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  • Long-term outcomes after non-instrumented lumbar arthrodesis

    Final Number:
    1450

    Authors:
    Mohamad Bydon MD; Risheng Xu; David Santiago-Dieppa BS; Mohamed Macki BA; Daniel M. Sciubba BS MD; Jean-Paul Wolinsky MD; Ali Bydon MD; Ziya L. Gokaslan MD; Timothy F. Witham MD, BS

    Study Design:
    Clinical Trial

    Subject Category:

    Meeting: Congress of Neurological Surgeons 2013 Annual Meeting

    Introduction: The purpose of this study is to assess the long-term outcomes of patients undergoing non-instrumented postero-lateral fusion of the lumbar spine.

    Methods: We present 376 patients who underwent in situ, non-instrumented arthrodesis for lumbar degenerative disease over a 20-year period at a single institution. Patients were followed for an average of 83.2 ± 65.5 months after the index lumbar arthrodesis procedure.

    Results: The average age for these patients was 61.1 ± 13.54 years, and 185 (49.2%) patients were male. Of the total 376 patients, 344 (91.5%) presented with back pain, 304 (95.9%) with radiculopathy, 20 (5.32%) with motor weakness, and 7 (1.86%) with pre-operative bowel/bladder dysfunction. An average of 1.76 ± 0.82 spinal levels were fused. Autograft was used in 345 (91.75%) patients, while allograft was utilized in 31 (8.24%) patients. Average blood loss was 625 ± 487 milliliters. 15 (3.99%) patients experienced intra-operative durotomy during the surgery. Peri-operatively, the average length of stay was 5.98 ± 5.78 days. Post-operatively, patients experienced a significant improvement in back pain (p<0.0001) and radiculopathy (p<0.0001). At last follow-up, 228 (60.64%) patients experienced continued or recurrent back pain, while 217 (57.71%) patients experienced continued or recurrent radiculopathy. The cumulative rate of adjacent segment disease development over time was 18.35%. The pseudoarthrosis rate was 5.59%. In total, the rate of reoperation due to non-improvement or worsening of symptoms was 30.59%.

    Conclusions: We present one of the largest cohorts of patients undergoing in situ fusion for degenerative lumbar spine disease. We also present a cohort with one of the longest follow-up times, an average of over 7 years. We show that patients undergoing non-instrumented fusion have statistically significant improved back pain and radiculopathy post-operatively. Notably, while 18.35% of patient developed adjacent segment disease, 30.6% of patients required re-operation due to recurrent or worsening symptomsduring the follow-up period.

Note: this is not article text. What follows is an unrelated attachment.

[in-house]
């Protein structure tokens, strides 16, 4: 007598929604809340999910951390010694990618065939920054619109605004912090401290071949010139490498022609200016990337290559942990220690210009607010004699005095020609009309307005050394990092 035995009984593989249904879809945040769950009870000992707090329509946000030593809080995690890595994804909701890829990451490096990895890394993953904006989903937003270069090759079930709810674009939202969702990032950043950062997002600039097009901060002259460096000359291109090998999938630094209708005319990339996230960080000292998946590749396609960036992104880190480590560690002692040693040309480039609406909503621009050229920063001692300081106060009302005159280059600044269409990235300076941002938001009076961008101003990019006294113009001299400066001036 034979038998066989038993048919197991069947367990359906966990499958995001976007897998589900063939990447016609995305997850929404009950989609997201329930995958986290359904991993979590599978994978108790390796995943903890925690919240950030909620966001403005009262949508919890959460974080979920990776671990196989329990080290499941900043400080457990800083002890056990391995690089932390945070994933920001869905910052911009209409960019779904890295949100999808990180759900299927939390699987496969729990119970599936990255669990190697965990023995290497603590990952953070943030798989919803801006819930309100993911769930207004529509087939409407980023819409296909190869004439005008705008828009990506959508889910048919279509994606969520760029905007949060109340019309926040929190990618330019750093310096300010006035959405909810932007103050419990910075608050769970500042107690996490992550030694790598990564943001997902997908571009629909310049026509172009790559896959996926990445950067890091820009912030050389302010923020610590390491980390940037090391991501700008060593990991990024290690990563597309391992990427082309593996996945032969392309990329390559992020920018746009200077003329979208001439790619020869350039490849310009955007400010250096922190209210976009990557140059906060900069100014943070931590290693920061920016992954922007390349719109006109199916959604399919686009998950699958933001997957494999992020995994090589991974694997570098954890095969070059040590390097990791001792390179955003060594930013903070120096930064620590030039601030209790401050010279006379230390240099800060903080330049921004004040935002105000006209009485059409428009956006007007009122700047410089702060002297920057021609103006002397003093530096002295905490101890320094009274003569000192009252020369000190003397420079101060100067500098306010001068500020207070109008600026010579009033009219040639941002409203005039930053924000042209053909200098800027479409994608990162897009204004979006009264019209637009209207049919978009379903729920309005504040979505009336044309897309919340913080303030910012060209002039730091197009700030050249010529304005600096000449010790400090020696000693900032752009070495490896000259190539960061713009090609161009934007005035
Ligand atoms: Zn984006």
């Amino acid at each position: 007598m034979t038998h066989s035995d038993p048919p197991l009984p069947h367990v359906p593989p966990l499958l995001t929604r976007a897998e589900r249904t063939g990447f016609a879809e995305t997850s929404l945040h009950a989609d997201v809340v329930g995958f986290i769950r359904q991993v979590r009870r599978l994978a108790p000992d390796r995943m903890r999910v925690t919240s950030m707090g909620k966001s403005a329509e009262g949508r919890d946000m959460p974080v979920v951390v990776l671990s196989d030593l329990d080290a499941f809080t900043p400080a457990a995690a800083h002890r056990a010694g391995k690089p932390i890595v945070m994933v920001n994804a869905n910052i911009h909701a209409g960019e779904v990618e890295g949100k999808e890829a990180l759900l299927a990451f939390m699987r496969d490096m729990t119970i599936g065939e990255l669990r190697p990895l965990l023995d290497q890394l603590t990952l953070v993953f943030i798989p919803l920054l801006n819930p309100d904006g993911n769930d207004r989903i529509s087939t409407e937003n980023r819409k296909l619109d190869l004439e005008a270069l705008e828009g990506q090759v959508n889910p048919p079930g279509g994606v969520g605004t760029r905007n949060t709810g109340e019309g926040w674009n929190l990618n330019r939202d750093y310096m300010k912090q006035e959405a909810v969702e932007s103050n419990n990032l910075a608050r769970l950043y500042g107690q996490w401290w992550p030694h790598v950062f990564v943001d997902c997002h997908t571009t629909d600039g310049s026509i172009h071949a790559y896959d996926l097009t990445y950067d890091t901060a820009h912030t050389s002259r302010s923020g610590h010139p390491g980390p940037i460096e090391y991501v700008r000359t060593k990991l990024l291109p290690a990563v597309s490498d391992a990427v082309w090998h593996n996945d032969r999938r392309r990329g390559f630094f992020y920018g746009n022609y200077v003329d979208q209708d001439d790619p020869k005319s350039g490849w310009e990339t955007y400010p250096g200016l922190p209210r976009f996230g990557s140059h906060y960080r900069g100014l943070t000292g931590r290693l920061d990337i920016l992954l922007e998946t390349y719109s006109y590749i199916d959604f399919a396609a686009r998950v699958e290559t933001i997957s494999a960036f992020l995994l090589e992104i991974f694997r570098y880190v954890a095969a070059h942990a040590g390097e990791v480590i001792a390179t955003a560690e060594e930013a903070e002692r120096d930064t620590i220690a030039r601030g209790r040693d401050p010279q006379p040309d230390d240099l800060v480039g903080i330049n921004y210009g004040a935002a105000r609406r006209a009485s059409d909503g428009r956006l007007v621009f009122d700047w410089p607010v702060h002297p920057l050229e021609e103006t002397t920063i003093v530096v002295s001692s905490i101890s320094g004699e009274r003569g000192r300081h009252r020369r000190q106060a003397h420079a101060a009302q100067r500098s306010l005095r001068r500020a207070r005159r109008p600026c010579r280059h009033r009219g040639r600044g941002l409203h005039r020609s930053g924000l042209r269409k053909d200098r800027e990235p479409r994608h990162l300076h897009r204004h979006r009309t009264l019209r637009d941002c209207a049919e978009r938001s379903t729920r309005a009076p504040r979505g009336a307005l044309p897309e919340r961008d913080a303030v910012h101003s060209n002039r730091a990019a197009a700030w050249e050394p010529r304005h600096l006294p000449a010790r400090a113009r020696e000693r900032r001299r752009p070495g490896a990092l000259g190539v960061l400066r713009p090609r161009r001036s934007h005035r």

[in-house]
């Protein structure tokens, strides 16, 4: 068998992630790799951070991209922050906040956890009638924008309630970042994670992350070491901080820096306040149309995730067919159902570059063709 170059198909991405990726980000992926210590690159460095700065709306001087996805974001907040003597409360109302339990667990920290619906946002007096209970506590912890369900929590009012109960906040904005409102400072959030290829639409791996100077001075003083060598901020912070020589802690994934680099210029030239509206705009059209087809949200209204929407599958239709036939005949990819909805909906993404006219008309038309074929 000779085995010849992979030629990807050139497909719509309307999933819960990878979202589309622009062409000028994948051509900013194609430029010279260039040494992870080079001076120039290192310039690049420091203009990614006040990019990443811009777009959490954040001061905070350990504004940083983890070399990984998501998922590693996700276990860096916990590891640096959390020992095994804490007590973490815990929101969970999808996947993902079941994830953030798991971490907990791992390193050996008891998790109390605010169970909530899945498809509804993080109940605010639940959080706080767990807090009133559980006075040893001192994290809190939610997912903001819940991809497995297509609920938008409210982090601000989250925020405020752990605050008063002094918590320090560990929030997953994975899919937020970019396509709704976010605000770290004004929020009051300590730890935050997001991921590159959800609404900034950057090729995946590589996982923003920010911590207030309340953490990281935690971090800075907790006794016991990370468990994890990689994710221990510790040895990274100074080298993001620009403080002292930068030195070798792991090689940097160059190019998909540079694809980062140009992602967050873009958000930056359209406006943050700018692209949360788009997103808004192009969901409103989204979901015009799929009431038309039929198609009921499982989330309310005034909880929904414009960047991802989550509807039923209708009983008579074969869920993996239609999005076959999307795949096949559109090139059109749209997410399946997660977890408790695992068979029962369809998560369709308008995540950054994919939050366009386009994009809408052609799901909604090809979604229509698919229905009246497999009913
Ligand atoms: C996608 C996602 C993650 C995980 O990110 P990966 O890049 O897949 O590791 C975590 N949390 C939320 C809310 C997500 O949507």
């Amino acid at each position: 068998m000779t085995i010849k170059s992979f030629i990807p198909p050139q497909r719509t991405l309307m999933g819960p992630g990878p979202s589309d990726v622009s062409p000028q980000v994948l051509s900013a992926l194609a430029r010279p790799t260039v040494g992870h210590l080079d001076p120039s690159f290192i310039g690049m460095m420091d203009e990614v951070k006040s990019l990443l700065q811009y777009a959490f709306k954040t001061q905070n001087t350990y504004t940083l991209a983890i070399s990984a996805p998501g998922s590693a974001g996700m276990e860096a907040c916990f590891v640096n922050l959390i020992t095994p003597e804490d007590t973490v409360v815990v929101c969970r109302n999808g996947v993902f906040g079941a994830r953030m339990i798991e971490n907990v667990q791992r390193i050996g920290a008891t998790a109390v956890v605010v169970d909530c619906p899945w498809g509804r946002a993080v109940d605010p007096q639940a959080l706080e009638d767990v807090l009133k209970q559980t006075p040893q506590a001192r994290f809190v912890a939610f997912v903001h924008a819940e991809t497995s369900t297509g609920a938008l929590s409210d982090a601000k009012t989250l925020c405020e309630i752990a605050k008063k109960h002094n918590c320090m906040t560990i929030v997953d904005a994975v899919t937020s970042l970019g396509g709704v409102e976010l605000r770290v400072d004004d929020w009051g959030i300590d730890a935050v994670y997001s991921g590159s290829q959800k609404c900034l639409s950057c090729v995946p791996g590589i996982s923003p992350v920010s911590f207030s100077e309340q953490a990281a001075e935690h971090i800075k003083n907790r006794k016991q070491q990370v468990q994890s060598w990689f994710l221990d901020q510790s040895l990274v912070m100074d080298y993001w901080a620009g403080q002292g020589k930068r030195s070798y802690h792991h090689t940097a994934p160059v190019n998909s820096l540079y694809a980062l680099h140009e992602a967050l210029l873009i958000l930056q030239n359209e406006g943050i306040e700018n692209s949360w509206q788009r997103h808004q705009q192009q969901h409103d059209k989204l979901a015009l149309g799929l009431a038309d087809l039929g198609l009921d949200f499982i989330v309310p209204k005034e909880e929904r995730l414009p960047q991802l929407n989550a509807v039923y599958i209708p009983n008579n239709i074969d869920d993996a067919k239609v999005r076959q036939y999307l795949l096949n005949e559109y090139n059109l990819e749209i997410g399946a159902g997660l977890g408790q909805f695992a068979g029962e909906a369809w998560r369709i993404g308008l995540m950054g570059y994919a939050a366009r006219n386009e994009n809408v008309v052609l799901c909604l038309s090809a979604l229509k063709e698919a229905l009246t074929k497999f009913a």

Patient Care: This research aims to further our understanding of in situ non-instrumented fusion. This procedure may be a viable alternative to instrumented fusion in select patients.

    Learning Objectives: By the conclusion of this session, participants should be able to: 1) Describe the surgical outcomes of non-instrumented fusion; 2) Identify the role of non-instrumented fusion in the treatment of spinal degenerative disease.

    References: 1. Kaito T, Hosono N, Mukai Y, Makino T, Fuji T, Yonenobu K. Induction of early degeneration of the adjacent segment after posterior lumbar interbody fusion by excessive distraction of lumbar disc space. J Neurosurg Spine. Jun 2010;12(6):671-679. 2. Kanayama M, Hashimoto T, Shigenobu K, et al. Adjacent-segment morbidity after Graf ligamentoplasty compared with posterolateral lumbar fusion. J Neurosurg. Jul 2001;95(1 Suppl):5-10. 3. Kumar MN, Baklanov A, Chopin D. Correlation between sagittal plane changes and adjacent segment degeneration following lumbar spine fusion. Eur Spine J. Aug 2001;10(4):314-319. 4. Lee MJ, Dettori JR, Standaert CJ, Brodt ED, Chapman JR. The natural history of degeneration of the lumbar and cervical spines: a systematic review. Spine (Phila Pa 1976). Oct 15 2012;37(22 Suppl):S18-30. 5. Lund T, Oxland TR. Adjacent level disk disease--is it really a fusion disease? Orthop Clin North Am. Oct 2011;42(4):529-541, viii. 6. Park P, Garton HJ, Gala VC, Hoff JT, McGillicuddy JE. Adjacent segment disease after lumbar or lumbosacral fusion: review of the literature. Spine (Phila Pa 1976). Sep 1 2004;29(17):1938-1944. 7. Girardo M, Bettini N, Dema E, Cervellati S. Uninstrumented posterolateral spinal arthrodesis: is it the gold standard technique for I degrees and II degrees grade spondylolisthesis in adolescence? Eur Spine J. Jun 2009;18 Suppl 1:126-132.

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